The general solution is to make your own package that imports the other packages you need to use in the DESCRIPTION file. Those packages will be automatically installed when your package is installed, so you can use pkg::fun internally. Or, by also importing them in the NAMESPACE file, you can import an entire package or selectively importFrom specific functions and not need ::. Opinions differ on this. R-Core member Martin Maechler (same r-devel source as above) says:

Personally I've got the impression that :: is much "overused" nowadays, notably in packages where I'd strongly advocate using importFrom() in NAMESPACE, so all this happens at package load time, and then not using :: in the package sources itself.

On the other hand, prominent package developer Hadley Wickham says in his R Packages book:

It’s common for packages to be listed in Imports in DESCRIPTION, but not in NAMESPACE. In fact, this is what I recommend: list the package in DESCRIPTION so that it’s installed, then always refer to it explicitly with pkg::fun(). Unless there is a strong reason not to, it’s better to be explicit.

With two esteemed R experts giving opposite recommendations, I think it's fair to say that you should pick whichever style suits you best and meets your needs for clarity, efficiency, and maintainability.


If you frequently find yourself using just one function from another package, you can copy the code and add it to your own package. For example, I have a package for personal use that borrows %nin% from the Hmisc package because I think it's a great function, but I don't often use anything else from Hmisc. With roxygen2, it's easy to add @author and @references to properly attribute the code for a borrowed function. Also make sure the package licenses are compatible when doing this.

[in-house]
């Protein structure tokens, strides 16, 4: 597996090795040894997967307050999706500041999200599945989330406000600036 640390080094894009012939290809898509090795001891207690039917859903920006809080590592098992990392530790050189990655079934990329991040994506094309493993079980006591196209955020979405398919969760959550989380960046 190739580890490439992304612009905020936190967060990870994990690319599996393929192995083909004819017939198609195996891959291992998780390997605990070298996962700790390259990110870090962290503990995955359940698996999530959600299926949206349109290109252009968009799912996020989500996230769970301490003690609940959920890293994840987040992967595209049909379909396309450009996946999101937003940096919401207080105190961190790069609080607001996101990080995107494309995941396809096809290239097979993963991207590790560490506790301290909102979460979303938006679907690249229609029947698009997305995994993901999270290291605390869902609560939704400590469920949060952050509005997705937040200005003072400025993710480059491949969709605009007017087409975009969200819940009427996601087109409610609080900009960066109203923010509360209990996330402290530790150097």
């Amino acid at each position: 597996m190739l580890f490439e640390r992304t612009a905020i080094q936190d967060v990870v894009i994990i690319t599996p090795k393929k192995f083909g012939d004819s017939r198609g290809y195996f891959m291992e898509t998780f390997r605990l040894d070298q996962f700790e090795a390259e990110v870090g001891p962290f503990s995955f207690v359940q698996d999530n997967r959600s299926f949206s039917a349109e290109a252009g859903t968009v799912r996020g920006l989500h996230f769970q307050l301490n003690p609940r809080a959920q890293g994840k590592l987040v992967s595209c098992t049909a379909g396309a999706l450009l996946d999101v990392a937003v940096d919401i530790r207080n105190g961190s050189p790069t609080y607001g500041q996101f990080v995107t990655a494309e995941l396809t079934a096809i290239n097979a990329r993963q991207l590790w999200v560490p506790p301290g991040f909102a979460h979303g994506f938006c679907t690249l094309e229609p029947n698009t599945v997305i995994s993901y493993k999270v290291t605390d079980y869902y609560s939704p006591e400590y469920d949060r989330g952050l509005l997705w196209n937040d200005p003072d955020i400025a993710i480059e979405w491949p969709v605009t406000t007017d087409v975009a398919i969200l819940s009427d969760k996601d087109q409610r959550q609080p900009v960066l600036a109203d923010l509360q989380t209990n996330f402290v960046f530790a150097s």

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    Another advantage to using library(...) at the top of your script is that if someone tries to source your file without the package installed the source command will fail early (and not after potentially long data loads or manipulations). – Hugh Apr 23 '14 at 0:52
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    require is written to return a logical value making it easy to use in the construction: if( !require(pkg) ){ cat("informative error message")} – 42- Apr 23 '14 at 1:20
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    @BondedDust In a case like that it'd be better to use stop or warning instead of cat. – Gregor Apr 23 '14 at 1:22
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    If you're writing a package, I think it's better to use :: rather than namespace imports or importsFrom (unless you're using a lot of functions from the other package) – hadley Apr 23 '14 at 12:35
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    @shujaa Yes, it should be in DESCRIPTION imports, but it shouldn't be in NAMESPACE import(pkg) or importFrom(pkg,foo) (I think my original comment was a bit confusing) – hadley Apr 23 '14 at 17:16